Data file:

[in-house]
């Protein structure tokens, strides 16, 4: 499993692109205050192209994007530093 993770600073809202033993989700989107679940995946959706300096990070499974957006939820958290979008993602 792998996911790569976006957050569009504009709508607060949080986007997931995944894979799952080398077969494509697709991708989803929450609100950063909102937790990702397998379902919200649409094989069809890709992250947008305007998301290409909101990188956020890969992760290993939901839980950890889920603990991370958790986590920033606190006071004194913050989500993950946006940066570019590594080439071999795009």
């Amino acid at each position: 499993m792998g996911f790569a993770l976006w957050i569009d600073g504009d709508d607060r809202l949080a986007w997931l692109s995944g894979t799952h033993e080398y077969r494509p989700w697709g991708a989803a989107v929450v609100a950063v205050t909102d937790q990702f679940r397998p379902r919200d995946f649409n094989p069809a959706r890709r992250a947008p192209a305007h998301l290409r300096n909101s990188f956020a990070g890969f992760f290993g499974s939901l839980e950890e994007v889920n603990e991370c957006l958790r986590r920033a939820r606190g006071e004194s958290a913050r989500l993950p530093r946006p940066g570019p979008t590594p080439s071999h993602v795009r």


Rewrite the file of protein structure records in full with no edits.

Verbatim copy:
[in-house]
């Protein structure tokens, strides 16, 4: 499993692109205050192209994007530093 993770600073809202033993989700989107679940995946959706300096990070499974957006939820958290979008993602 792998996911790569976006957050569009504009709508607060949080986007997931995944894979799952080398077969494509697709991708989803929450609100950063909102937790990702397998379902919200649409094989069809890709992250947008305007998301290409909101990188956020890969992760290993939901839980950890889920603990991370958790986590920033606190006071004194913050989500993950946006940066570019590594080439071999795009």
């Amino acid at each position: 499993m792998g996911f790569a993770l976006w957050i569009d600073g504009d709508d607060r809202l949080a986007w997931l692109s995944g894979t799952h033993e080398y077969r494509p989700w697709g991708a989803a989107v929450v609100a950063v205050t909102d937790q990702f679940r397998p379902r919200d995946f649409n094989p069809a959706r890709r992250a947008p192209a305007h998301l290409r300096n909101s990188f956020a990070g890969f992760f290993g499974s939901l839980e950890e994007v889920n603990e991370c957006l958790r986590r920033a939820r606190g006071e004194s958290a913050r989500l993950p530093r946006p940066g570019p979008t590594p080439s071999h993602v795009r």